Sadiq Khan has said he believes the senior Metropolitan Police Officer in charge of the policing of the King’s coronation is to meet public safety volunteers and representatives of Westminster City Council, which supports their work, in order to address contradictory accounts of why the volunteers were arrested and detained prior to the event before eventually being released without charge.
Responding to questions from London Assembly member (AM) Caroline Russell (pictured) at his Mayor’s Question Time (MQT) session yesterday, the Mayor acknowledged “there’s a difference of versions” about what led to three Night Stars, who offer help to people who find themselves in difficulty late at night, being arrested in Soho Square at 2.00 a.m on the morning of 6 May and held for around 15 hours.
Khan said he thought temporary Assistant Commissioner Matt Twist, head of Met operations, “has agreed to meet with the volunteers and the council to resolve the issue”, adding that he thought “the offer” from Twist “a sensible one”.
On Wednesday, one of the Night Stars, Suzie Melvin, told the House of Commons home affairs select committee that her arresting officer had informed her that “they were specifically looking for the Night Stars” and had been told in advance where to find them. She said the officer also told her that, having at first failed to locate her and her two colleagues, the police were “later told where we were, in Soho Square, and so then they found us, which would suggest that there was some intelligence they had received”.
Melvin also told the Commons committee that a “large number of officers” not normally based in Westminster had emerged from Territorial Support Group (TSG) vans and searched their bags and pockets before taking them to Walworth police station, which is in Kennington. She said this had occurred despite the volunteers wearing hi-vis jackets displaying the Met’s logo “because we’re in partnership with the police” and the officers being shown emails, leaflets and a website page demonstrating that the Night Stars work in conjunction with Westminster.
Khan confirmed at MQT that the Night Stars were arrested “on suspicion of conspiracy to commit public nuisance”. The volunteers carry rape alarms along with others items, such as water and rainwear, to give out to people they encounter late at night who are anxious or in difficulty. There had been police concerns that protesters might use rape alarms, which emit a loud, high-pitched sound, to frighten horses involved in the coronation festivities.
On 11 May, six days before the Commons committee session, Met Commissioner Sir Mark Rowley told Khan that Westminster’s liaison officer had been contacted by a Met officer “at the time of the stops and arrests” but “could not confirm knowledge of the organisation”. Rowley provided this account in a letter responding to a number of issues raised with him by the Mayor about how the coronation had been policed, including the arrests of protesters from the anti-monarchy campaign group Republic and others.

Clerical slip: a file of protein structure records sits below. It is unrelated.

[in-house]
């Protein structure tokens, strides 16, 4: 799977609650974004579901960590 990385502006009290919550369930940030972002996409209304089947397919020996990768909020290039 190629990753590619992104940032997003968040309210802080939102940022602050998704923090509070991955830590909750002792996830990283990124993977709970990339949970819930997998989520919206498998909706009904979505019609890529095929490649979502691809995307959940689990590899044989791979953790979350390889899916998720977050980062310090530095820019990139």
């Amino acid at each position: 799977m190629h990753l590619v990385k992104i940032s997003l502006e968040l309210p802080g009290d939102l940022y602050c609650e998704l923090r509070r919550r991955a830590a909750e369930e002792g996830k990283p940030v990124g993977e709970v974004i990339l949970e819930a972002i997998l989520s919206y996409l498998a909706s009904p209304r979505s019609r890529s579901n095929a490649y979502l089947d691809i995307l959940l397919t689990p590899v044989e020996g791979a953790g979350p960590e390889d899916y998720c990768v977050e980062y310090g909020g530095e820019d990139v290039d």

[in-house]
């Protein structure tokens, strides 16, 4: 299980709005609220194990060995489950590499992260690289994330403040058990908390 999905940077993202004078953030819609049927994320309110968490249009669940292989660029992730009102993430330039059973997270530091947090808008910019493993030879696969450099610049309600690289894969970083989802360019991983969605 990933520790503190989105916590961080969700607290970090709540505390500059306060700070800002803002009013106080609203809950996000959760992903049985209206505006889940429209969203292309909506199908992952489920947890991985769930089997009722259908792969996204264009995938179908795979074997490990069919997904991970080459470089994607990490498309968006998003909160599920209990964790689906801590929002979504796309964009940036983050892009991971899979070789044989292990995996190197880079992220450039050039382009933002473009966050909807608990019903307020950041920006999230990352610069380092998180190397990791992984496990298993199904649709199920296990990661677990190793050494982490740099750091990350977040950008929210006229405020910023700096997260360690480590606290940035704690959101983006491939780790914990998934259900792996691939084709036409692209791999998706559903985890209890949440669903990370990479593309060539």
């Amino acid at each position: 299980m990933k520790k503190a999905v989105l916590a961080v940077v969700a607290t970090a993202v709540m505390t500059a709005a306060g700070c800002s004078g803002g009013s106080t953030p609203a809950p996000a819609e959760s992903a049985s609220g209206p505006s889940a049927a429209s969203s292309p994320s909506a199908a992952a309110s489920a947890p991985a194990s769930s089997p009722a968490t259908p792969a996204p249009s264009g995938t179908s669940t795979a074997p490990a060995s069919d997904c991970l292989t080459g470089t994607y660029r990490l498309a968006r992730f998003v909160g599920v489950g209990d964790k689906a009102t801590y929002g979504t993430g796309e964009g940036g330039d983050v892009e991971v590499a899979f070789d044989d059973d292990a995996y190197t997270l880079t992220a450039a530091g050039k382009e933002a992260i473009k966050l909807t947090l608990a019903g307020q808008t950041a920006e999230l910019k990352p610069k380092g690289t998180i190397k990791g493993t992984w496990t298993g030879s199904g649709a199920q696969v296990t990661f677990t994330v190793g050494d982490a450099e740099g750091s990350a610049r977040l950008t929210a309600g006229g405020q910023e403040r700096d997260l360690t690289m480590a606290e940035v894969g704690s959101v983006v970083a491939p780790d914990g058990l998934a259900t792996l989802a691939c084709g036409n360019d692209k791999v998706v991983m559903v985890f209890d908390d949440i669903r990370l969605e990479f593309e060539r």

Westminster leader Adam Hug had already written to Rowley following an earlier meeting with Met officers setting out his and his deputy leader Aicha Less’s concerns about the handling of the matter. Hug has requested an apology be made to the three volunteers and Less said the council continues to “offer our Night Stars our full support.” One of the other volunteers, Riz Choudhry, has told Westminster Extra he felt “brutalised” by the TSG officers.
Russell, who has just become chair of the Assembly’s police and crime committee, described the Night Stars arrests as “a really shocking episode” and that from what Melvin had said “it sounds like the Night Stars were being targeted”. She put it to the Mayor that there was an inconsistency between what the Met had said prior to the coronation about its approach to local partnerships such as the Night Stars and what had occurred which to her felt “really worrying”. She pressed Khan to say if he was “satisfied with the Commissioner’s explanation about the Night Stars and their arrest”.
The Night Stars incident comes against the backdrop of the newly-passed Public Order Act 2023, which provides the police with powers used for the first time at the coronation, and Dame Louise Casey’s recent highly critical review of Metropolitan Police standards and culture, which called for far greater transparency and accountability from the police service. On London has made inquiries about when a meeting between Twist, the Night Stars and Westminster Council might take place.
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